They are the two primary junior A hockey leagues of the expansive, sweeping northern Ontario region.
As of now, in total, there are 19 teams from northeast and northwest Ontario, northern Michigan, northern Minnesota, and northern Wisconsin that span the Northern Ontario Jr. Hockey League and the Superior International Jr. Hockey League.
The more established of the two leagues, having been around for more than 50 years, the NOJHL has grown to two divisions totaling 12 teams.
Based in Michigan, the Soo Eagles are the league’s lone American entry. The Eagles play in the West Division with the cross-river Soo Thunderbirds, Blind River Beavers, Elliot Lake Red Wings, Espanola Express and Rayside Balfour Canadians.
On the other side, the French River Rapids, Powassan Voodoos, Timmins Rock, Cochrane Crunch, Kirkland Lake Gold Miners and Hearst Lumberjacks make up the East Division.
The NOJHL, which is capped at 12 teams, is led by mainstay commissioner Rob Mazzuca, who has been on the job since 2011. Notably, since Mazzuca took over as the NOJHL’s commander in chief 10 years ago, the league has increased its number of teams from seven to 12.
Mazzuca was also recently elected as the new chairman of the board for the Canadian Jr. Hockey League..
As for any further membership in the league and while there are communities — Iroquois Falls as an example — that have proven their ability to support a junior hockey franchise, the only way of getting into the NOJHL now would be by way of relocation of a current team.
And as of now, all 12 NOJHL clubs are signed up to play for the 2021-2022 campaign with a regular season schedule having already been drawn up, approved and released by Mazzuca and the member teams.
Over to the SIJHL, it will be celebrating its 20th season of existence during the upcoming campaign. The SIJHL is led by commissioner Darrin Nicholas, who was only appointed to his position a year ago and then had to lead the league through a 2020-2021 campaign that was severely shortened by the COVID-19 pandemic.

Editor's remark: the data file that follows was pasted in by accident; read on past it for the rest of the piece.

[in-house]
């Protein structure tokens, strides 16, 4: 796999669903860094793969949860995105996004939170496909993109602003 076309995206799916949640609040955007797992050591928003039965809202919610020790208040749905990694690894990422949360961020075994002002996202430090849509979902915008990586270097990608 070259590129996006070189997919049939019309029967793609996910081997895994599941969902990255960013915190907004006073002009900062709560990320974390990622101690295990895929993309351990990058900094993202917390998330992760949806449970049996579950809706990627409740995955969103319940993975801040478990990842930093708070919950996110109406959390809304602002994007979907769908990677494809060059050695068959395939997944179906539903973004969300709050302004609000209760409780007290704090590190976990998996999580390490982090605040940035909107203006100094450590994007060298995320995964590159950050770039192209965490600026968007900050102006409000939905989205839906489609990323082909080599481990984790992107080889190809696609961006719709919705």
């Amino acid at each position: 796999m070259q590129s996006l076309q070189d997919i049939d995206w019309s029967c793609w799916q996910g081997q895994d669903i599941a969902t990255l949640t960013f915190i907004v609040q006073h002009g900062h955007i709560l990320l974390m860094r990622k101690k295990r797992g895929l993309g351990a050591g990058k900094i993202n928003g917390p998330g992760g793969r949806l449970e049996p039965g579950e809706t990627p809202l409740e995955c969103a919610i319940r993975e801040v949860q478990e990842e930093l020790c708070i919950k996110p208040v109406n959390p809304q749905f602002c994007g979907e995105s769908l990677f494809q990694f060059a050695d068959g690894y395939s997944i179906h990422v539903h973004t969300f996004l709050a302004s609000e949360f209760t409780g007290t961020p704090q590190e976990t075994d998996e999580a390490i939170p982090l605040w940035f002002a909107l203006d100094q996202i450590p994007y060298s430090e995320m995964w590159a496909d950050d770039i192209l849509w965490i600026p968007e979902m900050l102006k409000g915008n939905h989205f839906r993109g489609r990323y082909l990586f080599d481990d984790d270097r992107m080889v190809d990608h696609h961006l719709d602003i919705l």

But Nicholas has not been sitting idle as he visions the future of the SIJHL, which has a current membership of seven teams including the Kam River Fighting Walleye, Thunder Bay North Stars, Red Lake Miners, Fort Frances Lakers, Dryden Ice Dogs and two American entries — the Wisconsin Lumberjacks and the Minnesota based Thief River Falls Norskies.
Kam River just gained membership into the SIJHL in 2020 as the league’s seventh team. And under Nicholas as commissioner, the Sioux Lookout Bombers are poised to join the SIJHL as its eighth entry for the 2022-2023 season.
Not only that, the SIJHL is looking to expand further, according to the commissioner.
“We are looking to aggressively expand over the next few seasons for sure,” Nicholas told Hockey News North. “I am primarily focused now on communities within our existing footprint so as not to adversely impact travel and operational cost to our teams.
“But we will have to expand our territory eventually,” Nicholas added.
Like the NOJHL, the SIJHL can house as many as 12 teams. And while Nicholas did not say what towns the SIJHL is looking at as potential future sites, sources have told Hockey News North that the northwestern Ontario towns of Terrace Bay and Kenora are possibilities, as is Virginia, Minnesota.
Either way, as the NOJHL is in good hands with Mazzuca at the helm as commissioner, so too do the fortunes of the SIJHL appear to be progressing with Nicholas just having completed his first year on the job.